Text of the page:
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Genetic manipulation of a cyanobacterium for heavy metal detoxivication

Description: Increasing heavy metal contamination of soil and water has produced a need for economical and effective methods to reduce toxic buildup of these materials. Biological systems use metallothionein proteins to sequester such metals as Cu, Cd, and Zn. Studies are underway to genetically engineer a cyanobacteria strain with increased ability for metallothionein production and increased sequestration capacity. Cyanobacteria require only sunlight and CO{sub 2}. Vector constructs are being developed in a naturally competent, unicellular cyanobacterium Anacystis nidulans R2. Closed copies of a yeast copper metallothionein gene have been inserted into a cyanobacterial shuttle vector as well as a vector designed for genomic integration. Transformation studies have produced recombinant cyanobacteria from both of these systems, and work is currently underway to assess the organism`s ability to withstand increasing Cu, Cd, and Zn concentrations.
Date: December 31, 1995
Creator: McCormick, P.; Cannon, G. & Heinhorst, S.
Partner: UNT Libraries Government Documents Department

Recent developments in ecological theory: hierarchy and scale

Description: Over the past decade, hierarchy and scale have been adopted as an ecological paradigm. Beyond this new awareness, however, a number of studies have attempted to test the underlying hierarchy theory and developed new analytical applications. The purpose of the present paper is to review these recent developments. Tests of the theory have focused on the prediction that ecological systems should not be uniformly distributed across scale, but grouped or lumped into discrete levels. The predicted breaks in spatial distribution have been found in vegetation transects. Vertebrate weight distributions are also distinctly aggregated, corresponding to the spatial scale at which each species operates. An important development of hierarchy theory has considered extrapolating information upscale. Simply stated, the dynamics of the higher level cannot be represented by the same functional form as its components. One cannot insert the mean parameter value for the components and predict higher level effects. Analytical methods, derived from hierarchy theory, have been developed deal with the problem.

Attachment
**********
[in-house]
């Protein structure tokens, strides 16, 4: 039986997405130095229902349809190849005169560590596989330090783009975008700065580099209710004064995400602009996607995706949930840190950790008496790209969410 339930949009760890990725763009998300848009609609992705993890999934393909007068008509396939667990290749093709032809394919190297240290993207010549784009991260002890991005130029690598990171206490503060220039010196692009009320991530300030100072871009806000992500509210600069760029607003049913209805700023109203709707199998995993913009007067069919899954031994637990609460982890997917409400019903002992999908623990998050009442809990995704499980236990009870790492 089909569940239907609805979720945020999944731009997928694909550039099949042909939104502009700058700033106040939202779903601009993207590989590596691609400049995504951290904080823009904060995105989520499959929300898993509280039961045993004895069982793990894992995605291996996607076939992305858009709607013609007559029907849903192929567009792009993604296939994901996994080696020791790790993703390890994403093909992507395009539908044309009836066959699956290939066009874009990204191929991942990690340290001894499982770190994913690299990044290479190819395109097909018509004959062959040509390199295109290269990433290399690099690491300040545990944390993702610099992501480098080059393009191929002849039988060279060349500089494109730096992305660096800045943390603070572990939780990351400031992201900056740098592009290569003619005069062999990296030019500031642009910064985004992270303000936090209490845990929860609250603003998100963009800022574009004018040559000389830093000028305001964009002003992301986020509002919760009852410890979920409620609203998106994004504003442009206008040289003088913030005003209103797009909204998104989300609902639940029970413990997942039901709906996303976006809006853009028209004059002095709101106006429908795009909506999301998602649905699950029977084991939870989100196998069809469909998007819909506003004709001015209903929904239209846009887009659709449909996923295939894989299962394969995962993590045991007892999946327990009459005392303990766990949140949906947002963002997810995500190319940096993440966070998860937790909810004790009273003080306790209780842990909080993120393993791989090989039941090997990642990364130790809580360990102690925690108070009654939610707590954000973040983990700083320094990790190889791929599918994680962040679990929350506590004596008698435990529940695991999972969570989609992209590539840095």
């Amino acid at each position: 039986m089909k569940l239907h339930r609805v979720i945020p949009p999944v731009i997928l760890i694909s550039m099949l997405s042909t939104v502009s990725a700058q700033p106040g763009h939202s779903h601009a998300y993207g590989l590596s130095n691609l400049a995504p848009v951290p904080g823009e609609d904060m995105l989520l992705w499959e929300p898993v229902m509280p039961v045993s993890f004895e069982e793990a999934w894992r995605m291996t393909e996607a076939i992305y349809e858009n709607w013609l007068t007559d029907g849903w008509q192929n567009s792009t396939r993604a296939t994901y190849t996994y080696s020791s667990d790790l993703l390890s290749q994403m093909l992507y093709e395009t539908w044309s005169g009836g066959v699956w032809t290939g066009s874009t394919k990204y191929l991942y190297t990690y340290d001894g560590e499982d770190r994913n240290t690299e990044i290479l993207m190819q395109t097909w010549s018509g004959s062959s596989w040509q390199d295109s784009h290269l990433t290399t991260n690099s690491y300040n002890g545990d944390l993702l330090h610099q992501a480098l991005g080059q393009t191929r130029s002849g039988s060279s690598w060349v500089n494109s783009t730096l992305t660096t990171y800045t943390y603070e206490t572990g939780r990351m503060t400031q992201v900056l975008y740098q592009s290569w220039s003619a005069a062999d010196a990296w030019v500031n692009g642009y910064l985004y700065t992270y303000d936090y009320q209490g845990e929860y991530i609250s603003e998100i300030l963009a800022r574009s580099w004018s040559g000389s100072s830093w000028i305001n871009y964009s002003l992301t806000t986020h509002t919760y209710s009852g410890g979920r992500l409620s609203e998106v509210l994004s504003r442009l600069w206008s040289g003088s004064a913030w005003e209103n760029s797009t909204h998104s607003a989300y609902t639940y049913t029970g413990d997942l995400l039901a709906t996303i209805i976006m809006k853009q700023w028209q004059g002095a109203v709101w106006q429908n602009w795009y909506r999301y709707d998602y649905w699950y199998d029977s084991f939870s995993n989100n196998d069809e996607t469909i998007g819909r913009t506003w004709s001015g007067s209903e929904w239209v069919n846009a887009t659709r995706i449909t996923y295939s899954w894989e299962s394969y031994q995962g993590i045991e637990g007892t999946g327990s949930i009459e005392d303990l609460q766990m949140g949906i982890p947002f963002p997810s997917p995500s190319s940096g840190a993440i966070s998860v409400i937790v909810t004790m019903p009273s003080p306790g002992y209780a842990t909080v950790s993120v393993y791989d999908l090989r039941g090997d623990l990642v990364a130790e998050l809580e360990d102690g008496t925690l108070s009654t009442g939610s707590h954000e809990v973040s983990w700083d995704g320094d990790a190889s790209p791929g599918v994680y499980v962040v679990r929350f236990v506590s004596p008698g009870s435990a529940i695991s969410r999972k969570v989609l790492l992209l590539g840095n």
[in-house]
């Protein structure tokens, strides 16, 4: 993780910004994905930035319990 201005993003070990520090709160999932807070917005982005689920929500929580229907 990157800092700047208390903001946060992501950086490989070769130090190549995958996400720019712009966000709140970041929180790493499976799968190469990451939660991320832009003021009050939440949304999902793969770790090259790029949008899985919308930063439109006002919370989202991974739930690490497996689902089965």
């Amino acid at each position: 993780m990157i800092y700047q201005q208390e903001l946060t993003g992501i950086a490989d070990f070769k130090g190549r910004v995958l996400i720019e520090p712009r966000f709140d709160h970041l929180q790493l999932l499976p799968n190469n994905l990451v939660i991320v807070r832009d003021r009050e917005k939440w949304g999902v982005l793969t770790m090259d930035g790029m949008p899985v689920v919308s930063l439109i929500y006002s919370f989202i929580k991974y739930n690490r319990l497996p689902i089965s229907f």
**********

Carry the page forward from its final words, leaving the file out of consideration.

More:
Date: December 31, 1995
Creator: O`Neill, R.V.
Partner: UNT Libraries Government Documents Department

Photosynthesis, environmental change, and plant adaptation: Research topics in plant molecular ecology. Summary report of a workshop

Description: As we approach the 21st Century, it is becoming increasingly clear that human activities, primarily related to energy extraction and use, will lead to marked environmental changes at the local, regional, and global levels. The realized and the potential photosynthetic performance of plants is determined by a combination of intrinsic genetic information and extrinsic environmental factors, especially climate. It is essential that the effects of environmental changes on the photosynthetic competence of individual species, communities, and ecosystems be accurately assessed. From October 24 to 26, 1993, a group of scientists specializing in various aspects of plant science met to discuss how our predictive capabilities could be improved by developing a more rational, mechanistic approach to relating photosynthetic processes to environmental factors. A consensus emerged that achieving this goal requires multidisciplinary research efforts that combine tools and techniques of genetics, molecular biology, biophysics, biochemistry, and physiology to understand the principles, mechanisms, and limitations of evolutional adaptation and physiological acclimation of photosynthetic processes. Many of these basic tools and techniques, often developed in other fields of science, already are available but have not been applied in a coherent, coordinated fashion to ecological research. The efforts of this research program are related to the broader efforts to develop more realistic prognostic models to forecast climate change that include photosynthetic responses and feedbacks at the regional and ecosystem levels.
Date: July 1, 1995
Partner: UNT Libraries Government Documents Department